BA Art History and English Literature / Course details

Year of entry: 2024

Course unit details:
Gender, Sexuality and the Body: Theories and Histories

Course unit fact file
Unit code ENGL20481
Credit rating 20
Unit level Level 2
Teaching period(s) Semester 1
Available as a free choice unit? No


This course explores three analytical concepts central to our understanding of what makes us 'modern': gender, sexuality and the body. We begin by looking at the women's and gay liberation movements of the 1960s and 1970s, as well as some early twentieth-century writings by sexologists, such as Havelock Ellis and Magnus Hirschfeld. Then we move on to explore some key theorists of sexuality, including Sigmund Freud and Michel Foucault, paying close attention to the significant differences between their approaches. Alongside these historical and theoretical texts, we analyse specific examples of more recent fiction and non-fiction writing, independent feminist and queer filmmaking and photography to consider topics such as: desire, identity, trans, sexual classification, repression and liberation, racialised bodies, transgression, and normality and deviance. Throughout the course key feminist and queer theorists are introduced in relation to debates about changing understandings of the three categories in the course title.



  • To introduce students to a range of theoretical work on gender, sexuality and the body informed by, or critical of, sexology and psychoanalysis;

  • To encourage students to assess such material critically;

  • To introduce students to a number of 20th century cultural texts which - self-consciously or otherwise - foreground issues of sexuality, gender and the body;

  • To encourage students to develop strategies of reading cultural texts informed by theories of sexuality, gender and the body.


Learning outcomes

By the end of the course, the successful student will have demonstrated:

  • An understanding of some of the main issues raised by theoretical accounts of sexuality and gender;

  • A grasp of the distinctions between different schools of thought in this area;

  • An ability to analyse cultural texts in ways informed by theoretical work of sexuality, gender and the body;

  • An appreciation of the implications for cultural criticism of the distinctions between the different schools of thought in this area.


Employability skills

Analytical skills
Students taking this unit will be able to analyse and evaluate arguments and texts. Above all, committed students will emerge from this course unit with an advanced capacity to think critically, i.e. knowledgeably, rigorously, confidently and independently.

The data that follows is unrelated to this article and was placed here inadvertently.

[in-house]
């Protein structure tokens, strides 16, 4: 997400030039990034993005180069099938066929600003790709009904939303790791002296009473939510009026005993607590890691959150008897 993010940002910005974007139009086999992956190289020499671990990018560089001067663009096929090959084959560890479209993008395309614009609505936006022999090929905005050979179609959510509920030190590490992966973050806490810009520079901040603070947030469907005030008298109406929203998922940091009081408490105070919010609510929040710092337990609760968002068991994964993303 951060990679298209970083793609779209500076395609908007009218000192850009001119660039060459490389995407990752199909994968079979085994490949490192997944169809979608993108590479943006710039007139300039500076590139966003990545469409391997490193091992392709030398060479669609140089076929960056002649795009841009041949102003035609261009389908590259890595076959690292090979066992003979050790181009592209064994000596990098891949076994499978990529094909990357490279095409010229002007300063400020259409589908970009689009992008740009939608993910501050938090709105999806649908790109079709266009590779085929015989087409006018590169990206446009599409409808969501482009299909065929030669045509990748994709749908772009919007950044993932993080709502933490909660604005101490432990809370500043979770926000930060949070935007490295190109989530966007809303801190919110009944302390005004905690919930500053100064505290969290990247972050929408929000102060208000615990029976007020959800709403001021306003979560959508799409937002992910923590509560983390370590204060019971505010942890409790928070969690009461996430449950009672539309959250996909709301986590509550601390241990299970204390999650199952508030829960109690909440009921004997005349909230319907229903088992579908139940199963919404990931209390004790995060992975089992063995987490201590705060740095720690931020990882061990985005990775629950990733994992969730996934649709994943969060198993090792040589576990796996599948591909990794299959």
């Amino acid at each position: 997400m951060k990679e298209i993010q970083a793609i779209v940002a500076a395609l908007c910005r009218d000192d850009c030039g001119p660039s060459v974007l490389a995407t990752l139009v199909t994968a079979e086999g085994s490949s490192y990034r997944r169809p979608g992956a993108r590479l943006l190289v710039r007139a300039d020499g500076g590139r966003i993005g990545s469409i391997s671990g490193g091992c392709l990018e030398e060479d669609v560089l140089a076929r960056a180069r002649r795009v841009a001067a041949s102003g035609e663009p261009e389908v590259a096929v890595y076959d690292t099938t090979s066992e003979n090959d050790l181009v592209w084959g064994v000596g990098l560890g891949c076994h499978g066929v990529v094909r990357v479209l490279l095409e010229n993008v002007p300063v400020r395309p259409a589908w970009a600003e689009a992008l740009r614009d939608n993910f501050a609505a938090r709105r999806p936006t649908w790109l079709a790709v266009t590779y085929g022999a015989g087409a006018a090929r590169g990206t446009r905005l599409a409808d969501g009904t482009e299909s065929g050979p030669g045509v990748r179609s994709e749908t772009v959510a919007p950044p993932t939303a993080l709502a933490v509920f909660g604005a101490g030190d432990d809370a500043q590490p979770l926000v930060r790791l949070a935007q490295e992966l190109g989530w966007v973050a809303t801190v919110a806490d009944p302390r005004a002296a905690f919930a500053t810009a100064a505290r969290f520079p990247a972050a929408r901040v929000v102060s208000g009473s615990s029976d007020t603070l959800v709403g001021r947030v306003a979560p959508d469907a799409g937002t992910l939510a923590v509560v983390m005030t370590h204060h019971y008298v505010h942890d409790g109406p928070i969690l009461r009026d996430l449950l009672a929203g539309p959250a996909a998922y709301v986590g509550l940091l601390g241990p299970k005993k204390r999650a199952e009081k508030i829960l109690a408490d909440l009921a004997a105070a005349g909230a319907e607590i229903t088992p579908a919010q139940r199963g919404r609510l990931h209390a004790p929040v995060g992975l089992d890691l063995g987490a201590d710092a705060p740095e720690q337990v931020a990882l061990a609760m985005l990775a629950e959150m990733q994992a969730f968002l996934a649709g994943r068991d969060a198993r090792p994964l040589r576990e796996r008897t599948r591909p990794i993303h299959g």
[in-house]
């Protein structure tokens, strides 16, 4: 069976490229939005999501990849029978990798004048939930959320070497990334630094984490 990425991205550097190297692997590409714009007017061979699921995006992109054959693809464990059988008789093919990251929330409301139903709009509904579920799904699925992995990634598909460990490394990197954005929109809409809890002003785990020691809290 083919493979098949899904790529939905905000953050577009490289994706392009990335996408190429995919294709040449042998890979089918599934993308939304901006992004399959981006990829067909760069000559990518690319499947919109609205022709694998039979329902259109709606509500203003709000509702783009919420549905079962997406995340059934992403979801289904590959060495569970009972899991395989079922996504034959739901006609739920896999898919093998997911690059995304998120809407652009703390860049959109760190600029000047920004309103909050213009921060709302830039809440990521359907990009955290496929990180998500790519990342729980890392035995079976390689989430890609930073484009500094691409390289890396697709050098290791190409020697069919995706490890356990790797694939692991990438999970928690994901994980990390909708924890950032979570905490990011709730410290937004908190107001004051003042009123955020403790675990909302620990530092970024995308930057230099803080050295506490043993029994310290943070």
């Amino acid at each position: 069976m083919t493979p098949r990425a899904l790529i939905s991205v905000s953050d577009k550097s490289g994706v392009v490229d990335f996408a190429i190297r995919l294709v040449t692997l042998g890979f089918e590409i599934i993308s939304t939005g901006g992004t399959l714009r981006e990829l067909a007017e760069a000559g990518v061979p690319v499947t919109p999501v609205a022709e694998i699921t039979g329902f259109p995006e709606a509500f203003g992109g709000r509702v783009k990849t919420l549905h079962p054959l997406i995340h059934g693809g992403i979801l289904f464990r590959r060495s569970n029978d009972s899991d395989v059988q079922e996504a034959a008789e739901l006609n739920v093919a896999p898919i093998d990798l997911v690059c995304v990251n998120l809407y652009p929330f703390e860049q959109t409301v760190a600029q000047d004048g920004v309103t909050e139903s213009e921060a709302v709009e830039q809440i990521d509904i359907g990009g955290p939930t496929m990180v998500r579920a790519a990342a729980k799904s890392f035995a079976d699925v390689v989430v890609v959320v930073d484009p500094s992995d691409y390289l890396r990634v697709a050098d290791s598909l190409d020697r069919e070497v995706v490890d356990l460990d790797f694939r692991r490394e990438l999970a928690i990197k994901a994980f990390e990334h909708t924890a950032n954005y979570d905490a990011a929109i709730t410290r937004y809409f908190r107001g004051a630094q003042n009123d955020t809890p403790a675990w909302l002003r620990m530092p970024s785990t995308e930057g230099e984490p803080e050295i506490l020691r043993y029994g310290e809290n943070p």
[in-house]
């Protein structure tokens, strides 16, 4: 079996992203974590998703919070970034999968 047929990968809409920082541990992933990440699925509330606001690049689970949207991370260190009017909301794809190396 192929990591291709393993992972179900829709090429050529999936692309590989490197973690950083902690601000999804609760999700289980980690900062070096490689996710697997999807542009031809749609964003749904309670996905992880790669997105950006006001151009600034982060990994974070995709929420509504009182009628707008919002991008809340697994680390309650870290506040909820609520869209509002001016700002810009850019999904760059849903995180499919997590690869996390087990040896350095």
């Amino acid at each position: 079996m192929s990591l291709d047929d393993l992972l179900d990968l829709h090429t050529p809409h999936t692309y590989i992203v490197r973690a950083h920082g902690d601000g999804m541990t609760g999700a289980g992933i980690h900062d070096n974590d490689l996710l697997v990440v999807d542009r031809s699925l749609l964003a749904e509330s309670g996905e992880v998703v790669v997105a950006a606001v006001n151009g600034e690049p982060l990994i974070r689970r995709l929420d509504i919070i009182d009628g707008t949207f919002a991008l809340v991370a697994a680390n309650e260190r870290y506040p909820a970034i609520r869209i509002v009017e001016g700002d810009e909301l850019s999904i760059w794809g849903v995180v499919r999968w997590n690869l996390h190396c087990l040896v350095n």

Group/team working
Students taking this unit will be able to work courteously and constructively as part of a larger group.
On this unit students are encouraged to respond imaginatively and independently to the questions and ideas raised by texts and other media.
Students on this unit must take responsibility for their learning and are encouraged not only to participate in group discussions but to do so actively and even to lead those discussions.
Project management
Students taking this unit will be able to work towards deadlines and to manage their time effectively.
Oral communication
Students taking this unit will be able to show fluency, clarity and persuasiveness in spoken communication.
Students on this unit will be required to digest, summarise and present large amounts of information. They are encouraged to enrich their responses and arguments with a wide range of further reading.
Written communication
Students on this unit will develop their ability to write in a way that is lucid, precise and compelling.

Assessment methods

Closed Reading Exercise 40%
Essay 60%


Feedback methods

Written and face-to-face (upon arrangement)

Recommended reading


Michel Foucault History of Sexuality, vol. 1.  London: Penguin, 1998

Michel Foucault, Herculine Barbin: Being the Recently Discovered Memoirs of a Nineteenth-Century French Hermaphrodite.  New York: Vintage Books, 2010

Sigmund Freud, Civilization and Its Discontents.  Trans. by David McLintock.  London: Penguin, 2002


Alan Hollinghurst, Swimming Pool Library.  London: Vintage, 2015

Audre Lorde Zami: A New Spelling of My Name. London: Penguin Modern Classics, 2018.


Orlando  (1993, dir. Sally Potter)

Looking for Langston (1989, dir. Isaac Julien)

Study hours

Scheduled activity hours
Assessment written exam 2
Lectures 22
Seminars 11
Independent study hours
Independent study 165

Teaching staff

Staff member Role
Ben Nichols Unit coordinator
Jacqueline Stacey Unit coordinator

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